Plane & Pilot
Tuesday, September 24, 2013

Earn Your Multi-Engine Rating


ATP’s 10-hour Course Trains You In A Piper Seminole In Just Four Days



The on-site maintenance facility assures that students never have downtime during their training.
Like most other ATP instructors, Williams had previously been an ATP student. He had earned his private license back home in Southern California, and as a 120-hour student, he enrolled in ATP's fast-track Airline Career Pilot Program to complete all of his ratings. After graduating, he took an instructor job at ATP.

In total, we logged 8.1 hours in the Seminole. Seven practice approaches, 14 landings. As we climbed into the airplane before each flight, Williams would check us into ATP's Flight Ops system via an SMS text messaging system. The school's organized and disciplined approach to training definitely simplifies student logistics.

Our final training flight was over two hours. We went through every maneuver, and in some cases, multiple times. It felt a bit brutal, as I pointed out to Williams. "I want you to be overprepared," he said. "This will make your checkride seem like a breeze."


TA large focus of multi-engine training is on engine failure procedures.
I checked the forecast the night before my big day. Okay, I actually checked it about 30 times. The past afternoons had seen winds gusting up to 30 knots, and as a precaution, we had scheduled my checkride for 7 a.m.

ATP works with a set of DPEs. My examiner was Duncan Hastie, who owns Jet Safety International, a pilot training and aviation consulting business at Scottsdale Airport. We met in one of the designated checkride rooms. I was nervous, but Hastie put me at ease with his illustrious Scottish accent and array of flying stories. Among other career achievements, he had served as an advisor on the Harrier VSTOL aircraft to the British Royal Air Force and the U.S. Marine Corps.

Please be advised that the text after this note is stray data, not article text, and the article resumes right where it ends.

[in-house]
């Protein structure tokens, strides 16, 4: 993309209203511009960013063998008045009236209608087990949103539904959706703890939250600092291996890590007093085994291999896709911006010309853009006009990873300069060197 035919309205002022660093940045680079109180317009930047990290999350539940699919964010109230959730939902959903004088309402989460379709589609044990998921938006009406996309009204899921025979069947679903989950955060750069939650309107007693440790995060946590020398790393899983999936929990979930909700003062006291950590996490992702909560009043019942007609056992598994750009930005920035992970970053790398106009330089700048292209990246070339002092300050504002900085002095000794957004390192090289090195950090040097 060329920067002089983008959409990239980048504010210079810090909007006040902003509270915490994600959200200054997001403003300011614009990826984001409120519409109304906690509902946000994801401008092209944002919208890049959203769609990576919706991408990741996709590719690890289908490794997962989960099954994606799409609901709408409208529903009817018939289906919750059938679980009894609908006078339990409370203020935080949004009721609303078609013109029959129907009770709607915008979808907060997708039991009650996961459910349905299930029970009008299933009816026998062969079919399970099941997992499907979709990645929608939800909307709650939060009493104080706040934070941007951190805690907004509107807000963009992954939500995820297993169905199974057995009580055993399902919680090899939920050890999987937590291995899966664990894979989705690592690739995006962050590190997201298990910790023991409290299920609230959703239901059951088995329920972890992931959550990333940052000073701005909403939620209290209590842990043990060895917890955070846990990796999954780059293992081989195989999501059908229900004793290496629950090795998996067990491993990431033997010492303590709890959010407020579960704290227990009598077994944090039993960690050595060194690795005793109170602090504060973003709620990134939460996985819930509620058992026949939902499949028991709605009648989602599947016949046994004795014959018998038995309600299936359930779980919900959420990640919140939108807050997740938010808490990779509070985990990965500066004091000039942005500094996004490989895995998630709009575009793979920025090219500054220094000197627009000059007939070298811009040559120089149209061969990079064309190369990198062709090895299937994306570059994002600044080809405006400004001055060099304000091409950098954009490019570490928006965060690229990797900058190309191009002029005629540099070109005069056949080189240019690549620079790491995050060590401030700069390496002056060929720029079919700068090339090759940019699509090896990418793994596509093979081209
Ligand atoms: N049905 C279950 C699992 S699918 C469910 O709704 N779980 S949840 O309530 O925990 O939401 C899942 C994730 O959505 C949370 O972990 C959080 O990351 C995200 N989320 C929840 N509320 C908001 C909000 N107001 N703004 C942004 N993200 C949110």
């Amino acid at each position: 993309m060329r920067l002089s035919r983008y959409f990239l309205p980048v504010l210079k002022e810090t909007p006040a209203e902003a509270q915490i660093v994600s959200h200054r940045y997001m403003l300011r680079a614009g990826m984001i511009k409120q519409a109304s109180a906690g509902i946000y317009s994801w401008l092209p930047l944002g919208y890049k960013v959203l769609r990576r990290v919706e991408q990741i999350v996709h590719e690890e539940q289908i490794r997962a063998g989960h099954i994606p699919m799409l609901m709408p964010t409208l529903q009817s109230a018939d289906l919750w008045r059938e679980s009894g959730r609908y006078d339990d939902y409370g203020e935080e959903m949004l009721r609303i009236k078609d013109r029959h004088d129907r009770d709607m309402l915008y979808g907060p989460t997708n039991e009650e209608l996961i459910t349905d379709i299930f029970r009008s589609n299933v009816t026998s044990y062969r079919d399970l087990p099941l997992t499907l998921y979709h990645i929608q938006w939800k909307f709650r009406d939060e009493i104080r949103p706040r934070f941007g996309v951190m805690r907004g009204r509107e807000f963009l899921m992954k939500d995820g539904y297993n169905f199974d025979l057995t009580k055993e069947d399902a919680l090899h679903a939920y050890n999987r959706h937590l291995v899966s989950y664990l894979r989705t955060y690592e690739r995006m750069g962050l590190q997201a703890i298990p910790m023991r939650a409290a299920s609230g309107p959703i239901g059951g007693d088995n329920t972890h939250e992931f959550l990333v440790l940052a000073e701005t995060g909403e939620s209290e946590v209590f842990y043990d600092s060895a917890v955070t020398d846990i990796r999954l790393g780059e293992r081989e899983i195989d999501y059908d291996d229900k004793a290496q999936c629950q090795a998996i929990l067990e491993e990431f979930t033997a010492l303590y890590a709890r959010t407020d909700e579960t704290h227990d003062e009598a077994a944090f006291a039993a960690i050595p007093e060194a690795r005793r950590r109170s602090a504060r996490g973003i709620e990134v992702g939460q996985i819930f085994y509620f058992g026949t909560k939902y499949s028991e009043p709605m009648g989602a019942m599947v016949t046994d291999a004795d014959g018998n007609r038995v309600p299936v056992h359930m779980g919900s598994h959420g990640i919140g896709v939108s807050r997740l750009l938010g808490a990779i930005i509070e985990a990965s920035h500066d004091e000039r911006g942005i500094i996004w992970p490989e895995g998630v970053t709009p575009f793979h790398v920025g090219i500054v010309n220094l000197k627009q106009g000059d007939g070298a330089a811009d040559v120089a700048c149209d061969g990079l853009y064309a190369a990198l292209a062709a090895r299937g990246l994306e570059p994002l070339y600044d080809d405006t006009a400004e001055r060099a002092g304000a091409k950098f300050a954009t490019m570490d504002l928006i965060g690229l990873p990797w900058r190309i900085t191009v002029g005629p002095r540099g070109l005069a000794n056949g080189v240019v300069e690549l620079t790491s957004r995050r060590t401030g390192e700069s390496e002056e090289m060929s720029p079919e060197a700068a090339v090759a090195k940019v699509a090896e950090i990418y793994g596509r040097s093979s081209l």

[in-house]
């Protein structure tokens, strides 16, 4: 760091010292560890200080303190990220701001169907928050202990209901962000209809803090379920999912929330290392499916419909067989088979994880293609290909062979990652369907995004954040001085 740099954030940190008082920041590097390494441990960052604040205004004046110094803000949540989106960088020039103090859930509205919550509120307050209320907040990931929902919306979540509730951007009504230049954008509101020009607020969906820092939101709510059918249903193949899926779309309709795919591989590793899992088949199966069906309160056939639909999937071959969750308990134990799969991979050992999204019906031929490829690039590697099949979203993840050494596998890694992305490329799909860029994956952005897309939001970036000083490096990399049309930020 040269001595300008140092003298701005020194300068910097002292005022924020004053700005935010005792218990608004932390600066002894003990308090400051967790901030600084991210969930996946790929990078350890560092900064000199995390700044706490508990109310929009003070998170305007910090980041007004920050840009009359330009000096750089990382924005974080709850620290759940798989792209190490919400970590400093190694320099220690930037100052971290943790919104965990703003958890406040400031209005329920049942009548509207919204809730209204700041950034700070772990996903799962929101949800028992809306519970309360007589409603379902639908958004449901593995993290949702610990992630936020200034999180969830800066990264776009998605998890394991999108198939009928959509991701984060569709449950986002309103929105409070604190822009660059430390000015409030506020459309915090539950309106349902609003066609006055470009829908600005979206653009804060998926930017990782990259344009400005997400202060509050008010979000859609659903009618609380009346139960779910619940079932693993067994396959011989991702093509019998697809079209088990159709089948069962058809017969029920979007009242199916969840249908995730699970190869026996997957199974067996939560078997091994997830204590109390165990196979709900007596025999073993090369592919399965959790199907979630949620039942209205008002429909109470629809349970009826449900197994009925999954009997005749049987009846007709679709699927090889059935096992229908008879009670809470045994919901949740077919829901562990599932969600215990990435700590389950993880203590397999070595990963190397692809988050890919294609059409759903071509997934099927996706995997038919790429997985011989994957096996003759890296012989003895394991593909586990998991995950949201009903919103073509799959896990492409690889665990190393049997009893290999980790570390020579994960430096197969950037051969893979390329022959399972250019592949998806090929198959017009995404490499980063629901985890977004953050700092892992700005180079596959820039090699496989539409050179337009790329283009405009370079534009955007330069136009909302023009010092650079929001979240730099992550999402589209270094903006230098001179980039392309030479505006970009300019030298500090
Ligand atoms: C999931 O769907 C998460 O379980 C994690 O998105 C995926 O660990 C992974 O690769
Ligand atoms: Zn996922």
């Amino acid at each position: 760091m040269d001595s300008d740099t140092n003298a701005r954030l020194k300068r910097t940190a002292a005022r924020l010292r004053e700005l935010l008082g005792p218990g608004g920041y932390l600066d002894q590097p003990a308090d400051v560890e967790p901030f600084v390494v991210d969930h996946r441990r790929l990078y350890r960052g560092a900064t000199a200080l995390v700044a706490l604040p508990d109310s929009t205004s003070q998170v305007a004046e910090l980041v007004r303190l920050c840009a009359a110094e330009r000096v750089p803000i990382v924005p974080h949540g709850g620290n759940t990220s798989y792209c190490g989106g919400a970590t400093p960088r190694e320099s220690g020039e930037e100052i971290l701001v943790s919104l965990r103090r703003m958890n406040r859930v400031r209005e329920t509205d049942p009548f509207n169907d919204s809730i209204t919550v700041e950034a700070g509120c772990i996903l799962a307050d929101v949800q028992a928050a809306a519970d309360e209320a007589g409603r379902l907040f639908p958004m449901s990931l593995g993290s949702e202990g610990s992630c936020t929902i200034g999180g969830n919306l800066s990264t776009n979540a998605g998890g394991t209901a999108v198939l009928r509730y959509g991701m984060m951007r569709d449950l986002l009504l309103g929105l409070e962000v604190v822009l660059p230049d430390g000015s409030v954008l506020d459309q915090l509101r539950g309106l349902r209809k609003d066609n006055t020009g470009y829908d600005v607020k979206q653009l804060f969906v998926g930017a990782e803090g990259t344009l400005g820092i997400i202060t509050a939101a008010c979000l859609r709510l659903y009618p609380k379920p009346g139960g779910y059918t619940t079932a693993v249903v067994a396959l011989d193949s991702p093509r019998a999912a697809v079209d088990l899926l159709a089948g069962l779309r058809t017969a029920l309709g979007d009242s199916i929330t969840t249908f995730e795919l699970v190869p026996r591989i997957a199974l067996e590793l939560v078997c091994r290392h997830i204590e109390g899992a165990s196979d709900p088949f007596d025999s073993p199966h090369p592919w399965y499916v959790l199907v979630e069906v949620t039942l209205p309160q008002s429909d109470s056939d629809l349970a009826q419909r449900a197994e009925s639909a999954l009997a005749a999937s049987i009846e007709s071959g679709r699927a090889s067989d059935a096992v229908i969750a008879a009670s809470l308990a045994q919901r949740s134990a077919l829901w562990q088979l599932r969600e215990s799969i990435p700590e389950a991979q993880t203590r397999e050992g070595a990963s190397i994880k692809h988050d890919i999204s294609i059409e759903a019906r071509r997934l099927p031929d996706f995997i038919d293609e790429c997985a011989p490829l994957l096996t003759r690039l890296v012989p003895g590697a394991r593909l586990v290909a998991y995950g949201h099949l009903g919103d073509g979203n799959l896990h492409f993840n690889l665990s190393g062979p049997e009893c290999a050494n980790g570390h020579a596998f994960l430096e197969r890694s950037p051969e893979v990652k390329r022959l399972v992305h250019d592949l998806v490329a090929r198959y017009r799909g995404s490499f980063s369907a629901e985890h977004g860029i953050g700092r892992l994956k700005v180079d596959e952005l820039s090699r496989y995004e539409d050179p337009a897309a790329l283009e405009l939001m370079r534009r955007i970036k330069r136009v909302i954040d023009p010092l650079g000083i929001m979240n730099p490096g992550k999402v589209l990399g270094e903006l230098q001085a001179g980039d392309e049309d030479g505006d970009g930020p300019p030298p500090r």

As Williams had assured, the checkride—both oral and flight—was over before I knew it. After a single-engine ILS approach to runway 05 at nearby Casa Grande Municipal Airport, Hastie informed me that I was now a multi-engine rated pilot. Drenched in sweat, but multi-engine rated, nonetheless. It was an accomplishment I was proud of, and the rating represented a new "license to learn."

It turned out that my big day was also a big day for my instructor. I was to be his last student at ATP, after one year of his instructing there. The DPE's signature in my logbook—the last checkride Williams would send a student on—symbolized a milestone for Williams, as well. With 1,500 hours under his belt, including 1,300 dual given, he was ready for a pro career. He accepted a job with Shuttle America and moved to St. Louis for training classes. Just a few months have passed since then, and he's now based at New York City's LaGuardia airport flying reserve on Embraer E170s and E175s. He's a prime example of a successful ATP path, moving from private instructor to real-world job placement.

For more information on ATP Flight School, visit their website at www.atpflightschool.com.




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